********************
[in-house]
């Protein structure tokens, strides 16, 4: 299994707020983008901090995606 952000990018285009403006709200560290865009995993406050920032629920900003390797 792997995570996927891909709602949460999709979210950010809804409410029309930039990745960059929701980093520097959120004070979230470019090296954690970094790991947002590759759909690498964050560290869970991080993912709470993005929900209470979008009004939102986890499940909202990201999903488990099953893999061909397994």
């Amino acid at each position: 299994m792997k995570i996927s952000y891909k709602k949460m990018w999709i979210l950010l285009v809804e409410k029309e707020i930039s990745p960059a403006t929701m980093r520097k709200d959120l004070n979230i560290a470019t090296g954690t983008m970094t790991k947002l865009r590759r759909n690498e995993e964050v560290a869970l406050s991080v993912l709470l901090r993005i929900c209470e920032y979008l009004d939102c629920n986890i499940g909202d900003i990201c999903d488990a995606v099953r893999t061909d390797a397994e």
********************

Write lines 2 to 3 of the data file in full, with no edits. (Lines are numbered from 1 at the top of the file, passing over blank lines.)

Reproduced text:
């Protein structure tokens, strides 16, 4: 299994707020983008901090995606 952000990018285009403006709200560290865009995993406050920032629920900003390797 792997995570996927891909709602949460999709979210950010809804409410029309930039990745960059929701980093520097959120004070979230470019090296954690970094790991947002590759759909690498964050560290869970991080993912709470993005929900209470979008009004939102986890499940909202990201999903488990099953893999061909397994």
């Amino acid at each position: 299994m792997k995570i996927s952000y891909k709602k949460m990018w999709i979210l950010l285009v809804e409410k029309e707020i930039s990745p960059a403006t929701m980093r520097k709200d959120l004070n979230i560290a470019t090296g954690t983008m970094t790991k947002l865009r590759r759909n690498e995993e964050v560290a869970l406050s991080v993912l709470l901090r993005i929900c209470e920032y979008l009004d939102c629920n986890i499940g909202d900003i990201c999903d488990a995606v099953r893999t061909d390797a397994e």